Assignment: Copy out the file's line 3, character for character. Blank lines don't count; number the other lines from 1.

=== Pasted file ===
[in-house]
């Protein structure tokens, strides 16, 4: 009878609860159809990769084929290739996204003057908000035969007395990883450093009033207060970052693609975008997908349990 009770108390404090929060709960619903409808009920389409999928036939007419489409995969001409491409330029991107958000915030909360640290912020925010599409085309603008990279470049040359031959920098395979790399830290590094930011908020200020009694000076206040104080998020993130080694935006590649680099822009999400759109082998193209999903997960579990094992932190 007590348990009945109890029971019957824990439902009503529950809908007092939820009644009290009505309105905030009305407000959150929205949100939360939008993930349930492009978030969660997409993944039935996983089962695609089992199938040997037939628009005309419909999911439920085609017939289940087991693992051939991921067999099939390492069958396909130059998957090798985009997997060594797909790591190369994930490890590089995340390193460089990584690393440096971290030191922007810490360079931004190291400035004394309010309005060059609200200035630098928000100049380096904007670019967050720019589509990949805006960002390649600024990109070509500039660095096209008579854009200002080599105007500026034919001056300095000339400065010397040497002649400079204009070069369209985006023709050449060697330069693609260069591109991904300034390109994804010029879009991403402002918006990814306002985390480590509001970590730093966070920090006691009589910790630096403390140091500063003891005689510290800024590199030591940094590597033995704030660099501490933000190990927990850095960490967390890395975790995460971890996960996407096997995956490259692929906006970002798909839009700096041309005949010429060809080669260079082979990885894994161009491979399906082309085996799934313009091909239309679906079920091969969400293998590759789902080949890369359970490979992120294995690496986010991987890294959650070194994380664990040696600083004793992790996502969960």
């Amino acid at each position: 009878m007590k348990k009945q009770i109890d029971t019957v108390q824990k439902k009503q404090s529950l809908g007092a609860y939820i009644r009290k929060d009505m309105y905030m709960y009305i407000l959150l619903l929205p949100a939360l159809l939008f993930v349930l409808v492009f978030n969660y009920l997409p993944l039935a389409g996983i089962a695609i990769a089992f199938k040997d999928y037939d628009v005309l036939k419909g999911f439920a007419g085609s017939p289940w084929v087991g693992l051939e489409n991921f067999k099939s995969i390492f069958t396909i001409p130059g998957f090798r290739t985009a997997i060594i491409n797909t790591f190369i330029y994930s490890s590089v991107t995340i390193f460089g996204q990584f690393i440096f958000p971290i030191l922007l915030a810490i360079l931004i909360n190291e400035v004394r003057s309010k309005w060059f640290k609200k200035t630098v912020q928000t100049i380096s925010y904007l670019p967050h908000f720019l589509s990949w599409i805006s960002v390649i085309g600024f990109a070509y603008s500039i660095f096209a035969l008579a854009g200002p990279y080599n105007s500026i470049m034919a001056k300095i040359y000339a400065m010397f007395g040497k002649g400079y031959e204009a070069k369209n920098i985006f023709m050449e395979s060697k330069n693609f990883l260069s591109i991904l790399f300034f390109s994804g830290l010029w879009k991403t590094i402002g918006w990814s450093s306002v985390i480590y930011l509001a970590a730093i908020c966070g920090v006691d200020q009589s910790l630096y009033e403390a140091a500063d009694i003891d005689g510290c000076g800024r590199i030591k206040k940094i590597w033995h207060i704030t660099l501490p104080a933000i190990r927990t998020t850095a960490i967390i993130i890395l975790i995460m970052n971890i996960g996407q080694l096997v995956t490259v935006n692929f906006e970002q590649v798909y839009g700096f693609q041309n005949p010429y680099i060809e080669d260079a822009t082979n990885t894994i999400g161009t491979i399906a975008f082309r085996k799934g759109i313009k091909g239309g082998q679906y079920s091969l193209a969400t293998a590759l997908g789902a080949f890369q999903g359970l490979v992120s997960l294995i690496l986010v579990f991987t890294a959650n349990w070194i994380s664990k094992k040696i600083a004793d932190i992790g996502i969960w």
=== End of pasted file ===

């Amino acid at each position: 009878m007590k348990k009945q009770i109890d029971t019957v108390q824990k439902k009503q404090s529950l809908g007092a609860y939820i009644r009290k929060d009505m309105y905030m709960y009305i407000l959150l619903l929205p949100a939360l159809l939008f993930v349930l409808v492009f978030n969660y009920l997409p993944l039935a389409g996983i089962a695609i990769a089992f199938k040997d999928y037939d628009v005309l036939k419909g999911f439920a007419g085609s017939p289940w084929v087991g693992l051939e489409n991921f067999k099939s995969i390492f069958t396909i001409p130059g998957f090798r290739t985009a997997i060594i491409n797909t790591f190369i330029y994930s490890s590089v991107t995340i390193f460089g996204q990584f690393i440096f958000p971290i030191l922007l915030a810490i360079l931004i909360n190291e400035v004394r003057s309010k309005w060059f640290k609200k200035t630098v912020q928000t100049i380096s925010y904007l670019p967050h908000f720019l589509s990949w599409i805006s960002v390649i085309g600024f990109a070509y603008s500039i660095f096209a035969l008579a854009g200002p990279y080599n105007s500026i470049m034919a001056k300095i040359y000339a400065m010397f007395g040497k002649g400079y031959e204009a070069k369209n920098i985006f023709m050449e395979s060697k330069n693609f990883l260069s591109i991904l790399f300034f390109s994804g830290l010029w879009k991403t590094i402002g918006w990814s450093s306002v985390i480590y930011l509001a970590a730093i908020c966070g920090v006691d200020q009589s910790l630096y009033e403390a140091a500063d009694i003891d005689g510290c000076g800024r590199i030591k206040k940094i590597w033995h207060i704030t660099l501490p104080a933000i190990r927990t998020t850095a960490i967390i993130i890395l975790i995460m970052n971890i996960g996407q080694l096997v995956t490259v935006n692929f906006e970002q590649v798909y839009g700096f693609q041309n005949p010429y680099i060809e080669d260079a822009t082979n990885t894994i999400g161009t491979i399906a975008f082309r085996k799934g759109i313009k091909g239309g082998q679906y079920s091969l193209a969400t293998a590759l997908g789902a080949f890369q999903g359970l490979v992120s997960l294995i690496l986010v579990f991987t890294a959650n349990w070194i994380s664990k094992k040696i600083a004793d932190i992790g996502i969960w």